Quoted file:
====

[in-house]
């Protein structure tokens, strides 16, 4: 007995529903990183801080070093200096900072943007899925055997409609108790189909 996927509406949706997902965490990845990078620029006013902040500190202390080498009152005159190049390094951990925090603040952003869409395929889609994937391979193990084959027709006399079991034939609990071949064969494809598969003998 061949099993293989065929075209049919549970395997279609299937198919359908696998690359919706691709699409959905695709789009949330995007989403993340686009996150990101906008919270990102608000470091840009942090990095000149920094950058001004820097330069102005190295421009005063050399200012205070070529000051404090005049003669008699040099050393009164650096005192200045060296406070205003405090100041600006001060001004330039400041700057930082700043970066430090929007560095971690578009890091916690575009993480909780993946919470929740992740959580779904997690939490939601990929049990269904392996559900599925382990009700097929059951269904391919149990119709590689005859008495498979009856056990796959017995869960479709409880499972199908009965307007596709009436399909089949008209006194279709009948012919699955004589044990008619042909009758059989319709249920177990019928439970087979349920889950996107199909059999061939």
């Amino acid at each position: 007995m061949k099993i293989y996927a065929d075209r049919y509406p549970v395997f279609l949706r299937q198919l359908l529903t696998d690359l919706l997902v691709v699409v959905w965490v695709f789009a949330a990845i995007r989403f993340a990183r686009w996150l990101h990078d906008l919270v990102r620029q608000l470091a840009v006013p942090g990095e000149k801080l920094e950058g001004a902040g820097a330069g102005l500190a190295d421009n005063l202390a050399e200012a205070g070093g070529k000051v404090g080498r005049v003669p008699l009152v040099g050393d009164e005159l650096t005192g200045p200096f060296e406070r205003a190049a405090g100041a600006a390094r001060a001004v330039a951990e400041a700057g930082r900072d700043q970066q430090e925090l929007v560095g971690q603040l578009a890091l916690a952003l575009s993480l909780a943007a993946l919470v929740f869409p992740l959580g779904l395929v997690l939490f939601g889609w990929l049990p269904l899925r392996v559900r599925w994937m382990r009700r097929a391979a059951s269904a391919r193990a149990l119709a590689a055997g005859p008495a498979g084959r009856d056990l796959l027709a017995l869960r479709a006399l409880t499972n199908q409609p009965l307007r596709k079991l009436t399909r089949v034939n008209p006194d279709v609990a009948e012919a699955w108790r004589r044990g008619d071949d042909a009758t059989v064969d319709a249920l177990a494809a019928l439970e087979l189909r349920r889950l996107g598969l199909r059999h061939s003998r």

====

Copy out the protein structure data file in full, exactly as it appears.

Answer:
[in-house]
């Protein structure tokens, strides 16, 4: 007995529903990183801080070093200096900072943007899925055997409609108790189909 996927509406949706997902965490990845990078620029006013902040500190202390080498009152005159190049390094951990925090603040952003869409395929889609994937391979193990084959027709006399079991034939609990071949064969494809598969003998 061949099993293989065929075209049919549970395997279609299937198919359908696998690359919706691709699409959905695709789009949330995007989403993340686009996150990101906008919270990102608000470091840009942090990095000149920094950058001004820097330069102005190295421009005063050399200012205070070529000051404090005049003669008699040099050393009164650096005192200045060296406070205003405090100041600006001060001004330039400041700057930082700043970066430090929007560095971690578009890091916690575009993480909780993946919470929740992740959580779904997690939490939601990929049990269904392996559900599925382990009700097929059951269904391919149990119709590689005859008495498979009856056990796959017995869960479709409880499972199908009965307007596709009436399909089949008209006194279709009948012919699955004589044990008619042909009758059989319709249920177990019928439970087979349920889950996107199909059999061939």
């Amino acid at each position: 007995m061949k099993i293989y996927a065929d075209r049919y509406p549970v395997f279609l949706r299937q198919l359908l529903t696998d690359l919706l997902v691709v699409v959905w965490v695709f789009a949330a990845i995007r989403f993340a990183r686009w996150l990101h990078d906008l919270v990102r620029q608000l470091a840009v006013p942090g990095e000149k801080l920094e950058g001004a902040g820097a330069g102005l500190a190295d421009n005063l202390a050399e200012a205070g070093g070529k000051v404090g080498r005049v003669p008699l009152v040099g050393d009164e005159l650096t005192g200045p200096f060296e406070r205003a190049a405090g100041a600006a390094r001060a001004v330039a951990e400041a700057g930082r900072d700043q970066q430090e925090l929007v560095g971690q603040l578009a890091l916690a952003l575009s993480l909780a943007a993946l919470v929740f869409p992740l959580g779904l395929v997690l939490f939601g889609w990929l049990p269904l899925r392996v559900r599925w994937m382990r009700r097929a391979a059951s269904a391919r193990a149990l119709a590689a055997g005859p008495a498979g084959r009856d056990l796959l027709a017995l869960r479709a006399l409880t499972n199908q409609p009965l307007r596709k079991l009436t399909r089949v034939n008209p006194d279709v609990a009948e012919a699955w108790r004589r044990g008619d071949d042909a009758t059989v064969d319709a249920l177990a494809a019928l439970e087979l189909r349920r889950l996107g598969l199909r059999h061939s003998r």